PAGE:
Buying a Bathtub Without Getting Soaked

Consider all your options — and there are plenty of them — when planning your bathtub purchase.

By: Jenny Nash
HGTV Dream Home 2017: Freestanding Roman Tub Under Master Bath Window

Freestanding Tub

The freestanding roman tub from HGTV Dream Home 2017 offers a tranquil view of the home's garden.

Photo by: Photographer: Christina Wedge

Photographer: Christina Wedge

The freestanding roman tub from HGTV Dream Home 2017 offers a tranquil view of the home's garden.

To avoid taking a bath when you're buying a tub, it's best to know what you're looking for first. This purchase may seem like a no-brainer, but there's more to consider than your color scheme before pulling out your wallet.

To soak, or not to soak

First, decide if you really want a bathtub at all. Showers usually get a daily workout, versus a bathtub's occasional use. If a hot soak relieves stress, then keep reading. But if you aren't into baths, consider going without, especially if space is tight. You can put that saved space toward an extra large shower with a bench.

Placement possibilities

Like real estate, location is the buzz word with bathtubs. If you're doing a remodel, you'll save a lot in plumbing costs by leaving the tub (and other fixtures) in its original location. Once you've decided where to put the tub, its location will dictate the kind of tub you need.

Types of tubs

Gray, Contemporary Master Bathroom With Walk-In Shower

Luxurious, Contemporary Master Bathroom

Gray tile and stainless steel accents set a cool tone for this contemporary master bathroom. A large walk-in shower is enclosed by a glass wall and door and also features small windows to allow for natural light. Rectangular gray tile is used throughout the tub surround, shower and floor for a cohesive, streamlined look.

Photo by: Jordan Iverson

Jordan Iverson

The three-wall alcove or recessed bathtub is one of the most commonly installed styles. These tubs have walls on three sides. Typically, only one side of the tub is finished, because only one side is visible. If the tub will double as a shower, the walls need to be waterproof.

A corner tub is triangular and also usually has only one of its sides finished because the other two are against walls. The visible wall can be curved.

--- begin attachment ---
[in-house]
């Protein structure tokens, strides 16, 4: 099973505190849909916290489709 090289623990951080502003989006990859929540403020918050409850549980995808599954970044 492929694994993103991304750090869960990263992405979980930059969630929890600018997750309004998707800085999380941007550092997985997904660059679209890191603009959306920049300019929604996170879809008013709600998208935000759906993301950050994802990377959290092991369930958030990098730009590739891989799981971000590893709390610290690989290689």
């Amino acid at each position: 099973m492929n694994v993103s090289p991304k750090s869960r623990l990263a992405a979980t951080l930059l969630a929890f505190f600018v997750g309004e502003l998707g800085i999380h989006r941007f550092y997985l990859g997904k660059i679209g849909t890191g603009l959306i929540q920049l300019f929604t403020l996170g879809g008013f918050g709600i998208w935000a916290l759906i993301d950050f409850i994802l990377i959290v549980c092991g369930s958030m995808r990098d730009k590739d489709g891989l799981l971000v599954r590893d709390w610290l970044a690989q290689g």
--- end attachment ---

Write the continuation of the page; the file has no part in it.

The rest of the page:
A drop-in tub is supported on all sides by a frame. It may be up on a platform or — to go in the opposite direction — set below floor level. Many drop-in tubs are made of lightweight acrylic and as such can be deeper and larger than a tub made from heavier material. They also may come with molded seats, for a more comfortable bathing experience.

A freestanding tub stands alone, sometimes on feet as a clawfoot tub and sometimes in a base. It tends to be a focal point of the bathroom, and can make a powerful design statement either for a period tub like Porcher's Epoque cast-iron clawfoot modelor Neo-Metro's modern, double-walled stainless steel soaking tub.

Material mindset

Contemporary Tub With Freestanding Faucet

Unique Freestanding Tub Faucet

A stylish tub filler by Kohler accents the freestanding Kohler tub in Ammar Alshash's bathroom, as seen on DIY Network's Bath Crashers.

Bathtubs come in all shapes, sizes and all manner of materials, such as metal, porcelain, acrylic, glass, cast iron and even stone or wood. For sheer beauty, it's hard to beat copper, but the Robert Kuo Wavelet copper tub also is double-walled to help retain heat. Go au naturel and bathe in a boulder with a granite bathtub from Stone Forest. An old-fashioned clawfoot or freestanding tub doesn't have to be made of cast iron — Victoria + Albert tubs, such as the Marlborough, are cast from a patented solid surface composite.

Size matters

Luxe White Bathroom With Soaking Tub

Luxurious Bathroom Wrapped in Marble

This spacious bathroom includes both a soaking tub with jets and a luxurious steam shower. Gorgeous white marble throughout exudes elegance and gives this space a feeling of opulence and serenity.

Photo by: Claire Paquin

Claire Paquin

Decide how big your bathtub should be, big enough for you (and for anyone else who may use it). but not so big that you waste water when you fill it. And do you want to bathe alone or with company? Also, if you're going to be bathing little ones in the tub, consider your back and avoid getting the largest model available.

Speaking of tub users, if there is an elderly person in the household, look for tubs that are ADA compliant. They have nonslip bottoms and grab rails, are larger than usual, are accessible from three sides and sometimes have a door so they can be entered without having to high step into them.

Don't forget

Don't buy your tub without a dry run. See if it fits the curve of your body and your back. Also, make sure that your current hot water heater can fill the unit. Having a 50-gallon tub with a 40-gallon water heater will leave you stranded or at least a little chilly.

Resources

Stone Forest, www.StoneForest.com

Victoria + Albert Bath, www.EnglishTubs.com

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